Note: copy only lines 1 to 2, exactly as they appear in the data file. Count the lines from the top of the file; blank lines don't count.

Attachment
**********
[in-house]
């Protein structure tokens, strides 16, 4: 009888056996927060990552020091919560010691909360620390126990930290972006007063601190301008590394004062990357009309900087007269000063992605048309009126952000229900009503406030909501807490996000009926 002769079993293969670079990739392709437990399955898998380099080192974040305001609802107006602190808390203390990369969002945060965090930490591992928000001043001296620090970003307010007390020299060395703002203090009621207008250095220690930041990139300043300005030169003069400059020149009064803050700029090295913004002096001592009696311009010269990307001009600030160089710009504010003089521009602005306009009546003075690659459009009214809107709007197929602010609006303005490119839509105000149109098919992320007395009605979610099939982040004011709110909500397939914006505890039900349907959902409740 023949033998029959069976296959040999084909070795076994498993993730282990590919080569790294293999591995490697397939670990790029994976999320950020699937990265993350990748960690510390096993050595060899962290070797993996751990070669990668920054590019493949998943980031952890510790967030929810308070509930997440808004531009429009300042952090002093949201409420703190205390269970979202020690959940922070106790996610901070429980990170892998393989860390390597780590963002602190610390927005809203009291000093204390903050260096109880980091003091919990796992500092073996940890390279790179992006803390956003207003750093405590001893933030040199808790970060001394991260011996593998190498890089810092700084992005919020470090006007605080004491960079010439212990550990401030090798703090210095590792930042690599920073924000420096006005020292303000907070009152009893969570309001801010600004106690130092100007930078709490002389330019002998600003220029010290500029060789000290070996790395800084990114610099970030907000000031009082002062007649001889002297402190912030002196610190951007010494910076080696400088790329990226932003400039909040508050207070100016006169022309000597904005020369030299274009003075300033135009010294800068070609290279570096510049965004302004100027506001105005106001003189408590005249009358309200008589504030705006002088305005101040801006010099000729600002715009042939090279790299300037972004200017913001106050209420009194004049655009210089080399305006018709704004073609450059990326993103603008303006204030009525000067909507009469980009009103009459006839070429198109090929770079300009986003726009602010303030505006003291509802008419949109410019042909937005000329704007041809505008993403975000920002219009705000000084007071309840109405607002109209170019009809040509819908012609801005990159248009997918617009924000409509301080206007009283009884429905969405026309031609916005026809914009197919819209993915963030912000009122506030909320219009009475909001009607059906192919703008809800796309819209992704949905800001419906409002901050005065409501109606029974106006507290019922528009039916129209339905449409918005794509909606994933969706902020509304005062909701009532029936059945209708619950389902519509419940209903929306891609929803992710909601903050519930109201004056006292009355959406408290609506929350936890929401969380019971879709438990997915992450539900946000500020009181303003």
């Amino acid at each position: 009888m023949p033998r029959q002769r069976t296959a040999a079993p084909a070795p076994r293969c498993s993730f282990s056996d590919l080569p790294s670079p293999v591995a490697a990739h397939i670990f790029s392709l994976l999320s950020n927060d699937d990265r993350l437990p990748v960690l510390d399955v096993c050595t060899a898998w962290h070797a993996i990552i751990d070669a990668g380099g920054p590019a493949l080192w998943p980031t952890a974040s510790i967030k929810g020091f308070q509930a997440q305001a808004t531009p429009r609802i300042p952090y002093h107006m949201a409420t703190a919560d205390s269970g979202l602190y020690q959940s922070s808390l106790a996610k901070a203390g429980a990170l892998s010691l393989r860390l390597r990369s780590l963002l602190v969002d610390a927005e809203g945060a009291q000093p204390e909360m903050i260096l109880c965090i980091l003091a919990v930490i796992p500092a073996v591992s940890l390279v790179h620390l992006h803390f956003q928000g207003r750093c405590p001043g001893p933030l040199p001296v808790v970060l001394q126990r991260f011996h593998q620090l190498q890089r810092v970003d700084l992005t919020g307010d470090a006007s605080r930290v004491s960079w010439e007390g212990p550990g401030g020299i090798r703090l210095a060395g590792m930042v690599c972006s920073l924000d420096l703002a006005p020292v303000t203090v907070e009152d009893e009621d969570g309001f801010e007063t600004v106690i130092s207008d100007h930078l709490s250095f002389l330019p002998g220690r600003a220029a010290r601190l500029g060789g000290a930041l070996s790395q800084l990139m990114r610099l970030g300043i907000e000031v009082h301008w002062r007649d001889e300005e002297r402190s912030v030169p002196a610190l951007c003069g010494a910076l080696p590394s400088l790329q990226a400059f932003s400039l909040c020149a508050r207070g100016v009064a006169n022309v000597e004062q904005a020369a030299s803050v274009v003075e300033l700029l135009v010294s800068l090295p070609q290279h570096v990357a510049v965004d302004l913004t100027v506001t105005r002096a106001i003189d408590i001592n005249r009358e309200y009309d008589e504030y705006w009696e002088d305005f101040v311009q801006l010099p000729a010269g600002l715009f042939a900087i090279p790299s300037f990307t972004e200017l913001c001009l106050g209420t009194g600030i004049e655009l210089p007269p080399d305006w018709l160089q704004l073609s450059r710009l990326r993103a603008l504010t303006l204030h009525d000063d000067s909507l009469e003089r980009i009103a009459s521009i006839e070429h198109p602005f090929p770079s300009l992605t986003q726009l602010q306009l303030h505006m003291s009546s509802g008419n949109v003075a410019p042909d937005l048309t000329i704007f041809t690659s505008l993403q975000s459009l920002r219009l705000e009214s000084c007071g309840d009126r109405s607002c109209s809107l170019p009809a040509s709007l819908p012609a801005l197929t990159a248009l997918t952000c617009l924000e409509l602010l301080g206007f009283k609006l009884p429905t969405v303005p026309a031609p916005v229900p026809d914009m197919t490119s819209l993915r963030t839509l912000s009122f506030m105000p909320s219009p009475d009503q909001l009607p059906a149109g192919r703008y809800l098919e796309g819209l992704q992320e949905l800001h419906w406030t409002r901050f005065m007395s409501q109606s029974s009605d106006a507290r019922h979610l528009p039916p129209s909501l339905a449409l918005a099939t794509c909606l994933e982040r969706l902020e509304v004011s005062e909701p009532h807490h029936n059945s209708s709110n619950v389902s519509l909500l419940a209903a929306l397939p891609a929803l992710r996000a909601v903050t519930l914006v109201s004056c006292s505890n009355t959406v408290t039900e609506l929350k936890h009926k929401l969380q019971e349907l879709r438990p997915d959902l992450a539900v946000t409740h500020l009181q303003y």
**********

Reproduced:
[in-house]
């Protein structure tokens, strides 16, 4: 009888056996927060990552020091919560010691909360620390126990930290972006007063601190301008590394004062990357009309900087007269000063992605048309009126952000229900009503406030909501807490996000009926 002769079993293969670079990739392709437990399955898998380099080192974040305001609802107006602190808390203390990369969002945060965090930490591992928000001043001296620090970003307010007390020299060395703002203090009621207008250095220690930041990139300043300005030169003069400059020149009064803050700029090295913004002096001592009696311009010269990307001009600030160089710009504010003089521009602005306009009546003075690659459009009214809107709007197929602010609006303005490119839509105000149109098919992320007395009605979610099939982040004011709110909500397939914006505890039900349907959902409740 023949033998029959069976296959040999084909070795076994498993993730282990590919080569790294293999591995490697397939670990790029994976999320950020699937990265993350990748960690510390096993050595060899962290070797993996751990070669990668920054590019493949998943980031952890510790967030929810308070509930997440808004531009429009300042952090002093949201409420703190205390269970979202020690959940922070106790996610901070429980990170892998393989860390390597780590963002602190610390927005809203009291000093204390903050260096109880980091003091919990796992500092073996940890390279790179992006803390956003207003750093405590001893933030040199808790970060001394991260011996593998190498890089810092700084992005919020470090006007605080004491960079010439212990550990401030090798703090210095590792930042690599920073924000420096006005020292303000907070009152009893969570309001801010600004106690130092100007930078709490002389330019002998600003220029010290500029060789000290070996790395800084990114610099970030907000000031009082002062007649001889002297402190912030002196610190951007010494910076080696400088790329990226932003400039909040508050207070100016006169022309000597904005020369030299274009003075300033135009010294800068070609290279570096510049965004302004100027506001105005106001003189408590005249009358309200008589504030705006002088305005101040801006010099000729600002715009042939090279790299300037972004200017913001106050209420009194004049655009210089080399305006018709704004073609450059990326993103603008303006204030009525000067909507009469980009009103009459006839070429198109090929770079300009986003726009602010303030505006003291509802008419949109410019042909937005000329704007041809505008993403975000920002219009705000000084007071309840109405607002109209170019009809040509819908012609801005990159248009997918617009924000409509301080206007009283009884429905969405026309031609916005026809914009197919819209993915963030912000009122506030909320219009009475909001009607059906192919703008809800796309819209992704949905800001419906409002901050005065409501109606029974106006507290019922528009039916129209339905449409918005794509909606994933969706902020509304005062909701009532029936059945209708619950389902519509419940209903929306891609929803992710909601903050519930109201004056006292009355959406408290609506929350936890929401969380019971879709438990997915992450539900946000500020009181303003």